How Change Happens In Your Life (Galatians 5:16-25)

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Why don’t Christians see more change in their lives? According to Paul, the flesh, or more accurately, the “over-desire” of the flesh, is in conflict with the changes the Holy Spirit desires for Christians. It is not that we necessarily desire bad things, but we often desire good things at the expense of our relationship with God. In order to change, we must begin with a vision of what godly change would look like, and then we set out to crucify the flesh and begin walking in the Spirit.

These questions can be used as ice-breakers in the beginning OR interwoven between the questions below to draw the group into the discussion.
1. What’s the silliest argument you’ve overheard, engaged in, or read recently? On what issues do you find yourself judging others? Are they issues that are important or unimportant to you?
2. Has a Christian ever made you feel like a “bad” Christian because you were not passionate about an issue which they found very important? Have you ever done that to someone else? Explain.
3. Is following God an issue of doing what is “good” or what is “right?” Is there a difference? Discuss briefly.

1. Briefly give a synopsis of this week’s sermon. What insight, principle, or observation from this weekend’s message did you find to be most helpful, eye-opening, or troubling? Briefly explain.

2. Read Romans 14:10-22:

10 You, then, why do you judge your brother or sister? Or why do you treat your brother or sister with contempt? For we will all stand before God’s judgment seat. 11 It is written: “‘As surely as I live,’ says the Lord, ‘every knee will bow before me; every tongue will confess to God.’” 12 So then, we will all give an account of ourselves to God. 13 Therefore let us stop passing judgment on one another. Instead, make up your mind not to put any stumbling block or obstacle in the way of a brother or sister. 14 I am convinced, being fully persuaded in the Lord Jesus, that nothing is unclean in itself. But if anyone regards something as unclean, then for that person it is unclean. 15 If your brother or sister is distressed because of what you eat, you are no longer acting in love. Do not by your eating destroy your brother or sister for whom Christ died. 16 Therefore do not let what you know is good be spoken of as evil. 17 For the kingdom of God is not a matter of eating and drinking, but of righteousness, peace and joy in the Holy Spirit, 18 because anyone who serves Christ in this way is pleasing to God and receives human approval. 19 Let us therefore make every effort to do what leads to peace and to mutual edification. 20 Do not destroy the work of God for the sake of food. All food is clean, but it is wrong for a person to eat anything that causes someone else to stumble. 21 It is better not to eat meat or drink wine or to do anything else that will cause your brother or sister to fall. 22 So whatever you believe about these things keep between yourself and God. Blessed are those who do not condemn themselves by what they approve.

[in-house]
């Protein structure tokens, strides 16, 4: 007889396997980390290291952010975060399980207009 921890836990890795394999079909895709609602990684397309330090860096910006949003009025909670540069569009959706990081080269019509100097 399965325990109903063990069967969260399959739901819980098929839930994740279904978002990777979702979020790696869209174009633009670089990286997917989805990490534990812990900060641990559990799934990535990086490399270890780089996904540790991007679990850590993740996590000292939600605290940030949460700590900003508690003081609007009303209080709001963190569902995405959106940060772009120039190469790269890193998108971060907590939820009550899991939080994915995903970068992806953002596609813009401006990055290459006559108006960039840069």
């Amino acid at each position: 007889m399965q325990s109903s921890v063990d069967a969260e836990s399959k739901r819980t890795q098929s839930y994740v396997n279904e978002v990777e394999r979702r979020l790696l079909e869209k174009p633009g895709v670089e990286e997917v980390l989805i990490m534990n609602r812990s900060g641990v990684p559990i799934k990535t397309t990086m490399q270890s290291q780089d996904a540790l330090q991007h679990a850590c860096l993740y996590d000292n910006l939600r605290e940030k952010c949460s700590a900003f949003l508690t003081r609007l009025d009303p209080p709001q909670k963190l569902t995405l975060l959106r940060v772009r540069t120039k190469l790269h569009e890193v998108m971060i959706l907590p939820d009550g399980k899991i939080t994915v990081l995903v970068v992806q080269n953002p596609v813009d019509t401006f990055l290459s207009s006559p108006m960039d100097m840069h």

• Rich began his sermon with some accounts of preachers judging other Christians in their sermons. In verse 10, who do you think the Romans were using as a standard when they were judging others? Who is to be the true judge (vv. 10-11)? Do you ever think of God as a judge?
• What does it mean to be a “stumbling block” (v. 13)? Why is it important that Paul distinguishes that food, in itself, is not unclean (v. 14)?
• What serious consequences can occur if we fail to address each other in love (v. 15)?
• Consider verse 17. What comes to your mind when Paul uses the word “righteousness?” Is it certain “good” behaviors and practices? Does that match up with the way Paul talks about righteousness here?
• When we think about becoming more like Jesus, we are thinking about becoming more righteous. According to Paul, whom must we consider if our aim is to become righteous (vv. 15, 18, 21-22)? Compare this to Jesus’ summary of the law in Mark 12:29-31.
• In his sermon, Rich talked about the possibility of “over-desiring,” and how we can even desire good things at the expense of our relationship with God. How is this related to the judgmental mentality that Paul addresses in this passage? Do you see a tendency in yourself to establish rigid laws regarding the things that you desire the most?
• What is the outcome of righteousness in verses 17-18? What is the outcome of our judgment of others (vv. 13, 20)? Has your “righteous” behavior ever hurt or misled a brother or sister in Christ? Discuss.
• Based on this passage, which do you think is better for bringing about righteousness and unity: to think more about doing what is right or to think more about avoiding what is wrong? Does it make a difference?
• What do you think “righteousness” means to Paul based on this passage?

3. In his sermon, Rich stated:

“Do you know that God loves the whole church and not just your part in it? And what I’ve seen in terms of church-destroying behavior is that sometimes people are so zealous about their particular ministry that they fall out of love with the whole rest of the church… Selfish ambition always focuses on one’s narrow passion instead of the whole body.”

Pray over and discuss the following:
• Ask God to show individuals if they’ve lost their love for the whole church and are manifesting judgment and/or selfish ambition.
• Ask God to restore this love of the whole church to individuals and to build it into your group as a whole.
• Consider ways your group can reinforce a love for all parts and all people in the church.